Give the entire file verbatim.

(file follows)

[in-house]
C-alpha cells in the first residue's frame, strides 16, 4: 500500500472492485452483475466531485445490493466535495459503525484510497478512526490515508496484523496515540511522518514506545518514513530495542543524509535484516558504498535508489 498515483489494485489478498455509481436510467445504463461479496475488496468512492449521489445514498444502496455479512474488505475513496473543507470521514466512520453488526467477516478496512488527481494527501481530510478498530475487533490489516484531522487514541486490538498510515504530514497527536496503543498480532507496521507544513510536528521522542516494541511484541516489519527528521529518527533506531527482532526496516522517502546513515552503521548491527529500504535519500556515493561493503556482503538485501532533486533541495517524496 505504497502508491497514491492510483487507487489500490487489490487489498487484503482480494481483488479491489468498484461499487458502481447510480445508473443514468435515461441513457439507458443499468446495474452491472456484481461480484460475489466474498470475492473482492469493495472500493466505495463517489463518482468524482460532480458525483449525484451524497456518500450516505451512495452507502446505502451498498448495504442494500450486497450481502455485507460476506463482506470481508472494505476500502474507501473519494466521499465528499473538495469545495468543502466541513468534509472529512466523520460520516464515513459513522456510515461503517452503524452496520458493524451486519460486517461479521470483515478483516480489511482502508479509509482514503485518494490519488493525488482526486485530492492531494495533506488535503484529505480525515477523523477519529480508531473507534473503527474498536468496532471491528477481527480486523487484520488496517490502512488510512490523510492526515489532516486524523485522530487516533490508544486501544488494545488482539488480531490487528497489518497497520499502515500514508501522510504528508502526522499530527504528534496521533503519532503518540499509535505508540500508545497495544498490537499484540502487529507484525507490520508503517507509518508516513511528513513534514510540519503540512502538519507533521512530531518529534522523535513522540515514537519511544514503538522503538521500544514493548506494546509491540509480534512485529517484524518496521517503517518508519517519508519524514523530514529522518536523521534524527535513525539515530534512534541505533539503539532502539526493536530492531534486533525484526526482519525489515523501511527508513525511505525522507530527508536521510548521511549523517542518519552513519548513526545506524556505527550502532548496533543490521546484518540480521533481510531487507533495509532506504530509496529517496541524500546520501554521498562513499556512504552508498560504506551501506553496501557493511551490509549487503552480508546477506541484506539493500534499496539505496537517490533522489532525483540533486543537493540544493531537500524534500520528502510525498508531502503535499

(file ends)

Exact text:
[in-house]
C-alpha cells in the first residue's frame, strides 16, 4: 500500500472492485452483475466531485445490493466535495459503525484510497478512526490515508496484523496515540511522518514506545518514513530495542543524509535484516558504498535508489 498515483489494485489478498455509481436510467445504463461479496475488496468512492449521489445514498444502496455479512474488505475513496473543507470521514466512520453488526467477516478496512488527481494527501481530510478498530475487533490489516484531522487514541486490538498510515504530514497527536496503543498480532507496521507544513510536528521522542516494541511484541516489519527528521529518527533506531527482532526496516522517502546513515552503521548491527529500504535519500556515493561493503556482503538485501532533486533541495517524496 505504497502508491497514491492510483487507487489500490487489490487489498487484503482480494481483488479491489468498484461499487458502481447510480445508473443514468435515461441513457439507458443499468446495474452491472456484481461480484460475489466474498470475492473482492469493495472500493466505495463517489463518482468524482460532480458525483449525484451524497456518500450516505451512495452507502446505502451498498448495504442494500450486497450481502455485507460476506463482506470481508472494505476500502474507501473519494466521499465528499473538495469545495468543502466541513468534509472529512466523520460520516464515513459513522456510515461503517452503524452496520458493524451486519460486517461479521470483515478483516480489511482502508479509509482514503485518494490519488493525488482526486485530492492531494495533506488535503484529505480525515477523523477519529480508531473507534473503527474498536468496532471491528477481527480486523487484520488496517490502512488510512490523510492526515489532516486524523485522530487516533490508544486501544488494545488482539488480531490487528497489518497497520499502515500514508501522510504528508502526522499530527504528534496521533503519532503518540499509535505508540500508545497495544498490537499484540502487529507484525507490520508503517507509518508516513511528513513534514510540519503540512502538519507533521512530531518529534522523535513522540515514537519511544514503538522503538521500544514493548506494546509491540509480534512485529517484524518496521517503517518508519517519508519524514523530514529522518536523521534524527535513525539515530534512534541505533539503539532502539526493536530492531534486533525484526526482519525489515523501511527508513525511505525522507530527508536521510548521511549523517542518519552513519548513526545506524556505527550502532548496533543490521546484518540480521533481510531487507533495509532506504530509496529517496541524500546520501554521498562513499556512504552508498560504506551501506553496501557493511551490509549487503552480508546477506541484506539493500534499496539505496537517490533522489532525483540533486543537493540544493531537500524534500520528502510525498508531502503535499